- Global use of plastics is set to increase through the next decade, spurring experts to reexamine recycling as an adequate solution for plastic waste.
- The U.S. is one of the world's worst offenders when it comes to recycling: Only 9% of its plastics were recycled in 2015, while the global rate was less than 20% for the same period.
- Some activists say plastics should be completely removed from the global economy, while others are committing to better recycling as a solution.
In spite of the global effort to curb plastics dependency, plastics use is set to increase through the next decade as oil and gas companies double down on petrochemicals production. That's spurring some activists to argue that production of the durable material should be eliminated altogether.
Plastics usage in the U.S. is expected to increase through 2028, according to a recent Axios report. While water bottles and straws may be the usual suspects in the war against plastic, also increasingly common are Amazon deliveries that use plastic film in their packaging. "E-commerce is one of the top drivers of our increase in plastics," said Amy Harder, energy and climate reporter at Axios.
The recycling debate
Recycling in the U.S. became especially difficult after China last year, propelling the U.S. and other nations to cast about for new countries to dump their waste, like India, Malaysia, Vietnam and Thailand. Inundated with trash, they've also banned scrap plastic imports since last fall.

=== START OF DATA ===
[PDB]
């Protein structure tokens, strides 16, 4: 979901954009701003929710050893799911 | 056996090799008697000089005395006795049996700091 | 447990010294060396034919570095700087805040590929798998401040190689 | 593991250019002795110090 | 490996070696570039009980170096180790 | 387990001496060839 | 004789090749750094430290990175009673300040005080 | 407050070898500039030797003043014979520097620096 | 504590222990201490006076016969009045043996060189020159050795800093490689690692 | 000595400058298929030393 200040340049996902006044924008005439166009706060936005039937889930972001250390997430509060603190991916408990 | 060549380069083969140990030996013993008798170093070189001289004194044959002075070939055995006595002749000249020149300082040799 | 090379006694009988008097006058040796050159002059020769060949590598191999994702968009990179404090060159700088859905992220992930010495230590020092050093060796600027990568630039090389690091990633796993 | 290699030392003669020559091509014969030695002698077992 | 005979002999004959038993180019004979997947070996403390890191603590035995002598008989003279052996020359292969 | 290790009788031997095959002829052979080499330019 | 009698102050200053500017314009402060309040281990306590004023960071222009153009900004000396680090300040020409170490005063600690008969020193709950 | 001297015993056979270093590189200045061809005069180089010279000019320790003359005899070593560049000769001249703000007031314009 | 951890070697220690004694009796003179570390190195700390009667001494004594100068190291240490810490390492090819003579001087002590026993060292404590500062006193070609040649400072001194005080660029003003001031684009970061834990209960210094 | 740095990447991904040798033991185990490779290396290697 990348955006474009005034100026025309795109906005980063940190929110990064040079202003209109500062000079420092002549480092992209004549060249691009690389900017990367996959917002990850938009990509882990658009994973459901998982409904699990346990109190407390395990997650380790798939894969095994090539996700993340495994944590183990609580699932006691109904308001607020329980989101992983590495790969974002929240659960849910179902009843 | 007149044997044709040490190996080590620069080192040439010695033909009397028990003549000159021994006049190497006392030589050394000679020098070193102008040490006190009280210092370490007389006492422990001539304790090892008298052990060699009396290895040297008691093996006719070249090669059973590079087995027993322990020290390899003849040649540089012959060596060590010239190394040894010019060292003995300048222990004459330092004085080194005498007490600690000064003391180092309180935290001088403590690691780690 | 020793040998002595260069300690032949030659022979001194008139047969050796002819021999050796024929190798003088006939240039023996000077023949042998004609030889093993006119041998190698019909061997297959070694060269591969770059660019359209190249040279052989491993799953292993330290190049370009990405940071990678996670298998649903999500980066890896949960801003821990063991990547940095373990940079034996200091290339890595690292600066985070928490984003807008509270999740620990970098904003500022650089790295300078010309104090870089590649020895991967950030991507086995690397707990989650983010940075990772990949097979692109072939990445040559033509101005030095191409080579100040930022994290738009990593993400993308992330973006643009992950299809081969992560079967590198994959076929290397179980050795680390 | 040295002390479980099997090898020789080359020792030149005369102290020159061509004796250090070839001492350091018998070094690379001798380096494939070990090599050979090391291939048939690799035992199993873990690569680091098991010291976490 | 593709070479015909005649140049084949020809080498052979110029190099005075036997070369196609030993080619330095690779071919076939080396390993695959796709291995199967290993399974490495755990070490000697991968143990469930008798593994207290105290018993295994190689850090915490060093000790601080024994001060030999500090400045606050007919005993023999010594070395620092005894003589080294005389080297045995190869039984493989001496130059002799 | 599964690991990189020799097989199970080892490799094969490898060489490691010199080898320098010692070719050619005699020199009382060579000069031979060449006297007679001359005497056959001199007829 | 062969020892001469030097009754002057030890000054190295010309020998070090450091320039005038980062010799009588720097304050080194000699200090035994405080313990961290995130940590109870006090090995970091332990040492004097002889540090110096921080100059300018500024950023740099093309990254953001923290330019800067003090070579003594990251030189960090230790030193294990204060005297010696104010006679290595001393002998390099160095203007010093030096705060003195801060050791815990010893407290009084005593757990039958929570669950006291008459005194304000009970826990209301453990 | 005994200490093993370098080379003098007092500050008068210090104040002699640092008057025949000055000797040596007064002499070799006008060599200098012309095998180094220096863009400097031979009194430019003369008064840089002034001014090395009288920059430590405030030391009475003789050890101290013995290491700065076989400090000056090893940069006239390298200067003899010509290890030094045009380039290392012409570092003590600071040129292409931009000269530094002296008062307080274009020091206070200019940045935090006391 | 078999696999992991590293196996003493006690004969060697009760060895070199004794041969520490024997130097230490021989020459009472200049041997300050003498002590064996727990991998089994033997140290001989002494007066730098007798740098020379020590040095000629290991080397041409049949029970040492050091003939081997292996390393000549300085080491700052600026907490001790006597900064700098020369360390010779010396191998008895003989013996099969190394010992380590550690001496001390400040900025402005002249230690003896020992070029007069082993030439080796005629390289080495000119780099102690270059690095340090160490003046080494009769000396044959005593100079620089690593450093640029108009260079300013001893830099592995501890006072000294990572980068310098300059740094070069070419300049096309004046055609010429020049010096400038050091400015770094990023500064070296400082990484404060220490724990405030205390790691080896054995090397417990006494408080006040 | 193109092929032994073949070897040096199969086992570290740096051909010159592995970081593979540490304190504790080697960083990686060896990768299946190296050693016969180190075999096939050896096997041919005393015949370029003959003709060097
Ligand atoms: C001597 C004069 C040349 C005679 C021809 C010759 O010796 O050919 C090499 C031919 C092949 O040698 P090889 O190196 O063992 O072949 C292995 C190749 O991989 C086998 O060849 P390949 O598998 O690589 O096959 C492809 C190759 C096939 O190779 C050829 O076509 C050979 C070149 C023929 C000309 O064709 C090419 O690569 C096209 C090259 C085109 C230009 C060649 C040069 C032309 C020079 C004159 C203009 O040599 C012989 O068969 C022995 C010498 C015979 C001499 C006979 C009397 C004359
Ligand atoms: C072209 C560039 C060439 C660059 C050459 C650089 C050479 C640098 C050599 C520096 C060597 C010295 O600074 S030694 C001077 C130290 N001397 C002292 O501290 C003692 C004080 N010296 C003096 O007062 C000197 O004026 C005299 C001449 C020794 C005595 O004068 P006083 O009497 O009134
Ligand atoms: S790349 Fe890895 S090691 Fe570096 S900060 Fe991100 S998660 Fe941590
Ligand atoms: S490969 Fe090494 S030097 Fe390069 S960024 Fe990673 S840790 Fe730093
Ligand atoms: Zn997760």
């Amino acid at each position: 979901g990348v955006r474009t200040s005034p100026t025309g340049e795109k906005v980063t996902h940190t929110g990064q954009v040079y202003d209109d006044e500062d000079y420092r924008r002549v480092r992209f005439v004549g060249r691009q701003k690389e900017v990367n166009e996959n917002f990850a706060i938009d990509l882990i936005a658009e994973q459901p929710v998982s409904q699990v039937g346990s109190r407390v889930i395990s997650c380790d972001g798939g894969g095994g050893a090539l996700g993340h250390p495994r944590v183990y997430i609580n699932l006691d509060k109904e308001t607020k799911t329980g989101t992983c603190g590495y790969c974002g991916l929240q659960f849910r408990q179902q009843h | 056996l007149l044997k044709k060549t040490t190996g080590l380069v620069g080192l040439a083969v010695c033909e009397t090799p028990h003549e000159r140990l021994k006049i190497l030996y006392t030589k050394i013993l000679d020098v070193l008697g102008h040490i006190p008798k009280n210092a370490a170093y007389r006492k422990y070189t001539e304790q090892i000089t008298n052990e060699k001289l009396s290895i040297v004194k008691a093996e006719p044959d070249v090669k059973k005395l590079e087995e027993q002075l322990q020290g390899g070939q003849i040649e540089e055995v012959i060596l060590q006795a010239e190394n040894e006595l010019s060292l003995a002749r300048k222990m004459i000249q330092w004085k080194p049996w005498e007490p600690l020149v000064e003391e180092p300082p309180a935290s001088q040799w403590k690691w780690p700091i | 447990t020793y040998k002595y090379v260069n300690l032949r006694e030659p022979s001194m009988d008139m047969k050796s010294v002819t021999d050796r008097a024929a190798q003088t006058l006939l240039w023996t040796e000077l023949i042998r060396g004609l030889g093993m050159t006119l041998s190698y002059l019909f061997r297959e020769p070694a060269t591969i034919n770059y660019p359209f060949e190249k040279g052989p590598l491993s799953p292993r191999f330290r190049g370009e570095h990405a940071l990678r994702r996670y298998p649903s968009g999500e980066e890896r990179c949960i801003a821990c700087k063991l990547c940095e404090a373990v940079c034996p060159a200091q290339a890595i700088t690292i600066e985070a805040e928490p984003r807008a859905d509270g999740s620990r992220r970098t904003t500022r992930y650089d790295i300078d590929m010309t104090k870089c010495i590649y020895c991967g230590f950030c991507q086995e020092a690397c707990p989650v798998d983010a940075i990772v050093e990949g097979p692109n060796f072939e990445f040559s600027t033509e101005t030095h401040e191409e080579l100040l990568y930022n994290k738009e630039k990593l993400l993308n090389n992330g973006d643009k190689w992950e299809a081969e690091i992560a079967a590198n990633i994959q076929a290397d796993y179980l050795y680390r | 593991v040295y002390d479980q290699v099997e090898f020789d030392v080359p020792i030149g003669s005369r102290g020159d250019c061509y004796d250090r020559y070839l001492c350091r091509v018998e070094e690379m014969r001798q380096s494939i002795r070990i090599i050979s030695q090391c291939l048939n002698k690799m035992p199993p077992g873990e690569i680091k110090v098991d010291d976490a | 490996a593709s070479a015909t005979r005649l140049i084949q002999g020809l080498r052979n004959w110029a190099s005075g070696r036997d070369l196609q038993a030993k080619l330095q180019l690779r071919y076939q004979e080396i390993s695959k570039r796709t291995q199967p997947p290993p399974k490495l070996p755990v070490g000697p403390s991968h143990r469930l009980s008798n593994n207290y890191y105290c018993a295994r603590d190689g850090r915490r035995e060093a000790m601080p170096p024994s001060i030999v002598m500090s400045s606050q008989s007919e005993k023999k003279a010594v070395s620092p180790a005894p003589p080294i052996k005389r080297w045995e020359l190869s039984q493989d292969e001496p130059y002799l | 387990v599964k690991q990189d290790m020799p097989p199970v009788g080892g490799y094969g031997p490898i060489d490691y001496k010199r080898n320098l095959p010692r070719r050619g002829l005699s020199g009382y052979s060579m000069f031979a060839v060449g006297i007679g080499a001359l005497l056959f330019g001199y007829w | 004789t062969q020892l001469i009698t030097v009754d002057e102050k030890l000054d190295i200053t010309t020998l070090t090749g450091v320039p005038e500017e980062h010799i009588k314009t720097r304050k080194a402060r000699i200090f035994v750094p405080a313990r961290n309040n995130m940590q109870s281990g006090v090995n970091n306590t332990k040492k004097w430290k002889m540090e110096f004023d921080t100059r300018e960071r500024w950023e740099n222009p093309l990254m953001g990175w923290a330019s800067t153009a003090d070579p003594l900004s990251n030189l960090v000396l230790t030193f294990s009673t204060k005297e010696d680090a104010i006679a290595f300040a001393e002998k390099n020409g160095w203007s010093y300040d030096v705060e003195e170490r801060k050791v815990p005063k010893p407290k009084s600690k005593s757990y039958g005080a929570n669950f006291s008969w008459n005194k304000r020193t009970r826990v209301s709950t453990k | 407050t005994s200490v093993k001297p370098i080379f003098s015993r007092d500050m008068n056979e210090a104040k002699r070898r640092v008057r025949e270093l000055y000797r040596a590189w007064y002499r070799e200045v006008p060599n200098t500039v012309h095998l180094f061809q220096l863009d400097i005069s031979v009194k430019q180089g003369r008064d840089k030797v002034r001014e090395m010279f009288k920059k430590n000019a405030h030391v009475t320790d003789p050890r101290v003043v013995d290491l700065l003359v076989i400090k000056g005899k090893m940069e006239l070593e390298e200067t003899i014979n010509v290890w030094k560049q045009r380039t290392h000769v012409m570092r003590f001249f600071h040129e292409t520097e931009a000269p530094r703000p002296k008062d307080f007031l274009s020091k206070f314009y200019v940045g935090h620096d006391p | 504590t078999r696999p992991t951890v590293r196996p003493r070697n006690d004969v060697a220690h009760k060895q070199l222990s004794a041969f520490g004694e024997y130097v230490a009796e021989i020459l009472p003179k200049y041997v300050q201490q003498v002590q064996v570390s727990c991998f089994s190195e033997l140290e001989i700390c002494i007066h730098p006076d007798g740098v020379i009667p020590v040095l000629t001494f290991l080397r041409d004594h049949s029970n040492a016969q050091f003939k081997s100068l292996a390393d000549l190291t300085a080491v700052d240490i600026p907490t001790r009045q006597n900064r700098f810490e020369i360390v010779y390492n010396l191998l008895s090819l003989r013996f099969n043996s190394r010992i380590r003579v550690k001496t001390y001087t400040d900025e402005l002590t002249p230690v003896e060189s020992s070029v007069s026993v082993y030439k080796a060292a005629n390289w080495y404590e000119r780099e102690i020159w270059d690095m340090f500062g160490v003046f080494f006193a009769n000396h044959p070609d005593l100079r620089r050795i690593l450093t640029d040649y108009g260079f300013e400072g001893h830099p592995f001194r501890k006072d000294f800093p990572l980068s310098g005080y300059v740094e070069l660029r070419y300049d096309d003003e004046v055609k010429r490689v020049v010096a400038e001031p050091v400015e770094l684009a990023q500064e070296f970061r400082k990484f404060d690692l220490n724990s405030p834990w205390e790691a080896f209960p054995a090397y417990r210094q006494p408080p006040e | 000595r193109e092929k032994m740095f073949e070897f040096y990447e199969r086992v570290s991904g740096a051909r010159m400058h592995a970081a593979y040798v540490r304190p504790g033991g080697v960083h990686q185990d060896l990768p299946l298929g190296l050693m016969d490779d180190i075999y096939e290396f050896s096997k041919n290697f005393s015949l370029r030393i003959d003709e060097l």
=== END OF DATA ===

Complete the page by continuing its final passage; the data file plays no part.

That's spurring experts and activists to debate recycling -- the last mandate in "reduce, reuse, recycle" -- as an adequate solution for curbing plastic waste. Some experts say the U.S. doesn't have a plastics problem, but a waste problem that can be solved with better approaches to recycling. Many environmental activists, however, say the U.S. should halt plastics production altogether.
The U.S. has consistently been one of the world's worst recyclers: Only 9% of its plastics were recycled in 2015, down from 10% the year prior. Meanwhile, the global recycling rate was less than 20% in 2015.
Despite the vigorous debate over plastics, many oil and gas companies keep pumping out petrochemicals, which are the building blocks of plastic, while other companies are researching and developing "green plastics," plastics sourced from cleaner, more sustainable materials. For example, Lego is making toy blocks from sugarcane-based plastic.